I agree that learning another language can be useful.  However, I think it should be optional, especially the choice of which language to learn.  Due to where various immigrants settled and formed close-knit communities, there are regions in the US where you can find significant numbers of people that speak German, Czech, Polish, etc.   It's great they are able to preserve their heritage, of which language can be an integral piece.  As a result many youth growing up in those regions already learn 2 languages: English and one spoken at times by their family or community.  There have been rumblings about schools forcing everyone to learn Spanish as a 2nd language, but for people in these various areas it would essentially be a 3rd language, one which may be of very little use.  Consider the following map:

For the areas in blue, teaching Spanish probably may make sense.  But for the areas in orange or yellow, learning Spanish might not be as useful as learning some other language instead.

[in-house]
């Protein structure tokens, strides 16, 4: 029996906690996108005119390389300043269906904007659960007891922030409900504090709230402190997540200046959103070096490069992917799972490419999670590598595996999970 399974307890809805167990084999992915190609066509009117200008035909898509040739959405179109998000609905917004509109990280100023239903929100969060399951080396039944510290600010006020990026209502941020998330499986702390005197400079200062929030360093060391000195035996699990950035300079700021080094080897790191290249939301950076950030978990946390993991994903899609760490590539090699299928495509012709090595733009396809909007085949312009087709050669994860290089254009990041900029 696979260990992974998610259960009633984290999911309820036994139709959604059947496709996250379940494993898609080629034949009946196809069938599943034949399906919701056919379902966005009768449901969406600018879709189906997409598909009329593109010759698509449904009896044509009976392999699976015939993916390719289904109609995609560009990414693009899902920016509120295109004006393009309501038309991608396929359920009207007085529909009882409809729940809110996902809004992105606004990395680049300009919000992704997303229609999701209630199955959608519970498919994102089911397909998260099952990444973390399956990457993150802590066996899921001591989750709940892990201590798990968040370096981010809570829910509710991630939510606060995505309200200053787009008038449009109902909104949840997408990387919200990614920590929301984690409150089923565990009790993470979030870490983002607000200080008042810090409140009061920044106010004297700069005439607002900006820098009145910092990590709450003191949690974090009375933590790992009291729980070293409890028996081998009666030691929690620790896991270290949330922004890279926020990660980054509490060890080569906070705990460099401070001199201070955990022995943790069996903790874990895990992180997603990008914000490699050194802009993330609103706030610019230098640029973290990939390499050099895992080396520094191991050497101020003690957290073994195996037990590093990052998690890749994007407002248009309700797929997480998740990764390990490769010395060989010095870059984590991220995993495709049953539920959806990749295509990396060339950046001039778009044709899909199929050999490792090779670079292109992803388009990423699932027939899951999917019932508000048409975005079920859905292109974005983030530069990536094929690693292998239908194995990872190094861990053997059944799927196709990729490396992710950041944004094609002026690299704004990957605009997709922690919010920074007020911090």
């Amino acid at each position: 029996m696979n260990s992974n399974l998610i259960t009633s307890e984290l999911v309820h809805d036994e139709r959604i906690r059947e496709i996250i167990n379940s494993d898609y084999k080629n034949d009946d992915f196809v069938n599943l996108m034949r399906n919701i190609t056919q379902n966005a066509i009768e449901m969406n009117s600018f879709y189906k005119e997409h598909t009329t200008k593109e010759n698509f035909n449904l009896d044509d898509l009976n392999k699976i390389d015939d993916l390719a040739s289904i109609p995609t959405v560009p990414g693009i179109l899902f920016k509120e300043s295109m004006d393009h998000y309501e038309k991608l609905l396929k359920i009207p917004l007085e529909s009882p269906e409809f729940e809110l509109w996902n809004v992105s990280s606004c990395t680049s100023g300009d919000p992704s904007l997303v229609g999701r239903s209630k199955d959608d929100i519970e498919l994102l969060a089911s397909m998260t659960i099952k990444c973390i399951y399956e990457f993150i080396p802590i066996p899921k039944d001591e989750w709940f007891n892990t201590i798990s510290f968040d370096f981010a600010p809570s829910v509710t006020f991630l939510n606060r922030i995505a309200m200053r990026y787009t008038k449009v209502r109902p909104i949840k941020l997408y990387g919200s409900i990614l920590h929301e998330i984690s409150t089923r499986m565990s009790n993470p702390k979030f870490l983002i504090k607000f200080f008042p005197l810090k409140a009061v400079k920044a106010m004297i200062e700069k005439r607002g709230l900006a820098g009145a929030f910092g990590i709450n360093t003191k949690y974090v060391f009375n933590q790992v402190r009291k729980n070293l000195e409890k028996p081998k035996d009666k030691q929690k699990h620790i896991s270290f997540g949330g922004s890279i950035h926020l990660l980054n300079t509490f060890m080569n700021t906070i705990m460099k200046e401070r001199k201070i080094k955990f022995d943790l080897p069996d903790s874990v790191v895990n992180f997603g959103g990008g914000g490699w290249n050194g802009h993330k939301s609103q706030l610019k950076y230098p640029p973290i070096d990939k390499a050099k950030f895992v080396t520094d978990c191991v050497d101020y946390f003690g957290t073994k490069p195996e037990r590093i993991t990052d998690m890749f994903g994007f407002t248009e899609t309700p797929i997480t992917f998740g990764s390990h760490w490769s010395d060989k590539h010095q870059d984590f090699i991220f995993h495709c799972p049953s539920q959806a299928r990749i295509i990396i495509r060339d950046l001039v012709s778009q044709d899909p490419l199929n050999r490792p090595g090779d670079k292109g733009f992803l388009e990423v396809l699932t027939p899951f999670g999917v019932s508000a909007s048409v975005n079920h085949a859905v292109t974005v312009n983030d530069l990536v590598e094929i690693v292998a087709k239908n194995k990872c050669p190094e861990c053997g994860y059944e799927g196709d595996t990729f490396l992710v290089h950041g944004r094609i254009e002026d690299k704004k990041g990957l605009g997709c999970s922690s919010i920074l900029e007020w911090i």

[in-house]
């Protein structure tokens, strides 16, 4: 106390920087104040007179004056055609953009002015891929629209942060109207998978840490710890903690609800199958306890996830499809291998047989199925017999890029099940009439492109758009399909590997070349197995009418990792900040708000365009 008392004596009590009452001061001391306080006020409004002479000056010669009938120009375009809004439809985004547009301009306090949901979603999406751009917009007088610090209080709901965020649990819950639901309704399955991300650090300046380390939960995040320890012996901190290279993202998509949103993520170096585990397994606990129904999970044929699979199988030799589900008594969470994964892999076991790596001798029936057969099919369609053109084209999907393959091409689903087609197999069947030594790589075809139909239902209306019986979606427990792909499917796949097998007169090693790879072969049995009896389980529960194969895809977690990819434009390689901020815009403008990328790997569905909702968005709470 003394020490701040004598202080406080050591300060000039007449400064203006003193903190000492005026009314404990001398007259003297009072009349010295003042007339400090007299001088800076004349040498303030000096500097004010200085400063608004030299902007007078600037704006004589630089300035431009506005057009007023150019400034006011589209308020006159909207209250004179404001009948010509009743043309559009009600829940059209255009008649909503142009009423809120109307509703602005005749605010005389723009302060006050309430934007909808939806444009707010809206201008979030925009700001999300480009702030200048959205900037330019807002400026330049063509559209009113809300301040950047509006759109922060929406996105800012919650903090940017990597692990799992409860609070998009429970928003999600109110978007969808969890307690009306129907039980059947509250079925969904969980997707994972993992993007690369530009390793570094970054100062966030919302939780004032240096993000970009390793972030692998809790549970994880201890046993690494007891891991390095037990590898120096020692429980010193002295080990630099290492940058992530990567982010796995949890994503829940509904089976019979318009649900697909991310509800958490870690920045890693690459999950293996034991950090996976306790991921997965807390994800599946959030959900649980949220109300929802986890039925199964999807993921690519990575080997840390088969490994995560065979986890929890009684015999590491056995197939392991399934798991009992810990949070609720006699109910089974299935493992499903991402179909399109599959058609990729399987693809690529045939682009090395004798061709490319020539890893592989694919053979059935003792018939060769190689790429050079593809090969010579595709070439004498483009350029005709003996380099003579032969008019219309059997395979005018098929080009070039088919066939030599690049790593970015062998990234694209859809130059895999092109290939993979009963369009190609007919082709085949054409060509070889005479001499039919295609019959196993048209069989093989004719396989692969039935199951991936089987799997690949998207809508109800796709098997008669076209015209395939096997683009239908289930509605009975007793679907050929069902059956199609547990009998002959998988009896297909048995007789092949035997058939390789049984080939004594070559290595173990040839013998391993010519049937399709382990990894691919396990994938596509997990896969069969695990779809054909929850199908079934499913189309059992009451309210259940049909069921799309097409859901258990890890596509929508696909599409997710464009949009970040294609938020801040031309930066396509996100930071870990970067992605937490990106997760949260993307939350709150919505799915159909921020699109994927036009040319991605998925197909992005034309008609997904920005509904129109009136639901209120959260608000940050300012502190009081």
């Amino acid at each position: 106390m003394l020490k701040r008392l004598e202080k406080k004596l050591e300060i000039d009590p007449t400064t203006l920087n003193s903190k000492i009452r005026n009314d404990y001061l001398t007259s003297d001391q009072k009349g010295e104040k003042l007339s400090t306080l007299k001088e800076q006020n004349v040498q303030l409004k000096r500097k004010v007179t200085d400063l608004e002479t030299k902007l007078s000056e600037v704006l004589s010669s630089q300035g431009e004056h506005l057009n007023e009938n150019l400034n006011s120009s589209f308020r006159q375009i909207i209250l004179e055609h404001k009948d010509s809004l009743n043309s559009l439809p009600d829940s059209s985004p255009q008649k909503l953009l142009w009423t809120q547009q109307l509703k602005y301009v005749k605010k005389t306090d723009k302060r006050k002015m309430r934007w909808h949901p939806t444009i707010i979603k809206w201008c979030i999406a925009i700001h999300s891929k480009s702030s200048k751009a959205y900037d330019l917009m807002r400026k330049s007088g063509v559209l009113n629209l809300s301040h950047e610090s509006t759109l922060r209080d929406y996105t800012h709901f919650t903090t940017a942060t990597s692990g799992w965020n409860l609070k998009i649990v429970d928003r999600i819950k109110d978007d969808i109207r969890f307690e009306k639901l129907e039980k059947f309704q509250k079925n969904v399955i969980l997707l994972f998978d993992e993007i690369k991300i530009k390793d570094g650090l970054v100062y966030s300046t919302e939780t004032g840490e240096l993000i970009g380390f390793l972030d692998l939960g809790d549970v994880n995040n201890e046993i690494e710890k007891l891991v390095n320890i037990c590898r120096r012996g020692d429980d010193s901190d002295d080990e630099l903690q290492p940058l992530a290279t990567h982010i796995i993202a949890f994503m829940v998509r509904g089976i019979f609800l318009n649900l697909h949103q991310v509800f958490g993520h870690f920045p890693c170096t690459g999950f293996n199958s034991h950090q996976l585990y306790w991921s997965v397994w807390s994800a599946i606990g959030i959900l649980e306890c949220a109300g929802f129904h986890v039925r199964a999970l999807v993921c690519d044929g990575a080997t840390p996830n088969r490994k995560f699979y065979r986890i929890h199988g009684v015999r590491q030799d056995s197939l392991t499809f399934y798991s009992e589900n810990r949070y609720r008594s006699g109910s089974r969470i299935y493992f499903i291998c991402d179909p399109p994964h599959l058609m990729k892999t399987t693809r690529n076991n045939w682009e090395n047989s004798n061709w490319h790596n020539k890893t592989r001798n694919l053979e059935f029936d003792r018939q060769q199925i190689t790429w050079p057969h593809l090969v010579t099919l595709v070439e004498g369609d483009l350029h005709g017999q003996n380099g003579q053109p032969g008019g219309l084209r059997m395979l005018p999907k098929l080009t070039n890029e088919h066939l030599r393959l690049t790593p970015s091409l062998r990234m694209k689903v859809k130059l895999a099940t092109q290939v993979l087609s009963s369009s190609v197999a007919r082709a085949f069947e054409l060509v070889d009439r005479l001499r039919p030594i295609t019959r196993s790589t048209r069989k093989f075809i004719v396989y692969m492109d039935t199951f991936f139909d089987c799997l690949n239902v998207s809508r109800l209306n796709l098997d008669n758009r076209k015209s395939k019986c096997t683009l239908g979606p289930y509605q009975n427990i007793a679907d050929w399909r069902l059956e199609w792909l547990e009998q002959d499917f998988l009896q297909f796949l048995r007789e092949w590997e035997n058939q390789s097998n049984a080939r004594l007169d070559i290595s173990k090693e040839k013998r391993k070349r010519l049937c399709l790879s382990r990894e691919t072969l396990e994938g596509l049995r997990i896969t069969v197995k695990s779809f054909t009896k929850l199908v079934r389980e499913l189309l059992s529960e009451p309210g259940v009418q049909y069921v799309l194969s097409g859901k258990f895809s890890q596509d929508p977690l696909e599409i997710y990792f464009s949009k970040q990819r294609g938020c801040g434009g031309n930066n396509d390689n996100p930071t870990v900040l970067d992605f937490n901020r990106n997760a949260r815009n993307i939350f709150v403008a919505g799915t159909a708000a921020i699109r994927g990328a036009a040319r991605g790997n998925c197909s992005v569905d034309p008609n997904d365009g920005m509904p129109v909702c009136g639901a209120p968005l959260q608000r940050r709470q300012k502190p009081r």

Now take a look at another map:

This picture is from an earlier census, but it shows the concentrations of German-speaking citizens which hasn't changed much over the past decade  I have relatives in Minnesota and North Dakota that are fluent in German and still speak it at times because there are enough people in their community that do.  I learned German in high school, but I knew a bit of it from my relatives before taking classes.  For the blue areas on these maps, it seems like they should consider teaching German as a 2nd language.  There would be similar maps for other languages spoken in the U.S.

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Florida is blue. Hence Spanish is ok?